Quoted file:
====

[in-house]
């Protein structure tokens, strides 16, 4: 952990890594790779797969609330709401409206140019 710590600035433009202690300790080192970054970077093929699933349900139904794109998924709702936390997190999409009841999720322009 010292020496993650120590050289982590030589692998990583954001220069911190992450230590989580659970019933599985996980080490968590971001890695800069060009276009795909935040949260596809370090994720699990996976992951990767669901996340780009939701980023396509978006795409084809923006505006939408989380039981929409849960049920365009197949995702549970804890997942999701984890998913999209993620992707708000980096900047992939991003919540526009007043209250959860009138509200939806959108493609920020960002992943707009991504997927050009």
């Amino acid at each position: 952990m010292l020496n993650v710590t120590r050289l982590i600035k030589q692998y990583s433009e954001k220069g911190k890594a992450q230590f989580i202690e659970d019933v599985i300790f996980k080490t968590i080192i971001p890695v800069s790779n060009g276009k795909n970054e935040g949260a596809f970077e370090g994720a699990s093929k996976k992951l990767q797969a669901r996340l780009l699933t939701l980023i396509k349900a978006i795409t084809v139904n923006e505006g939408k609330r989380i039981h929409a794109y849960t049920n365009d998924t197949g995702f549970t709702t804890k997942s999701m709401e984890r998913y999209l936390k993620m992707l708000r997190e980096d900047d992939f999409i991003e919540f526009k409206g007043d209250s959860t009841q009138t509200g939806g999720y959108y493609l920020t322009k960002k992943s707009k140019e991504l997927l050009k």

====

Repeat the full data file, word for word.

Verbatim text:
[in-house]
């Protein structure tokens, strides 16, 4: 952990890594790779797969609330709401409206140019 710590600035433009202690300790080192970054970077093929699933349900139904794109998924709702936390997190999409009841999720322009 010292020496993650120590050289982590030589692998990583954001220069911190992450230590989580659970019933599985996980080490968590971001890695800069060009276009795909935040949260596809370090994720699990996976992951990767669901996340780009939701980023396509978006795409084809923006505006939408989380039981929409849960049920365009197949995702549970804890997942999701984890998913999209993620992707708000980096900047992939991003919540526009007043209250959860009138509200939806959108493609920020960002992943707009991504997927050009």
């Amino acid at each position: 952990m010292l020496n993650v710590t120590r050289l982590i600035k030589q692998y990583s433009e954001k220069g911190k890594a992450q230590f989580i202690e659970d019933v599985i300790f996980k080490t968590i080192i971001p890695v800069s790779n060009g276009k795909n970054e935040g949260a596809f970077e370090g994720a699990s093929k996976k992951l990767q797969a669901r996340l780009l699933t939701l980023i396509k349900a978006i795409t084809v139904n923006e505006g939408k609330r989380i039981h929409a794109y849960t049920n365009d998924t197949g995702f549970t709702t804890k997942s999701m709401e984890r998913y999209l936390k993620m992707l708000r997190e980096d900047d992939f999409i991003e919540f526009k409206g007043d209250s959860t009841q009138t509200g939806g999720y959108y493609l920020t322009k960002k992943s707009k140019e991504l997927l050009k």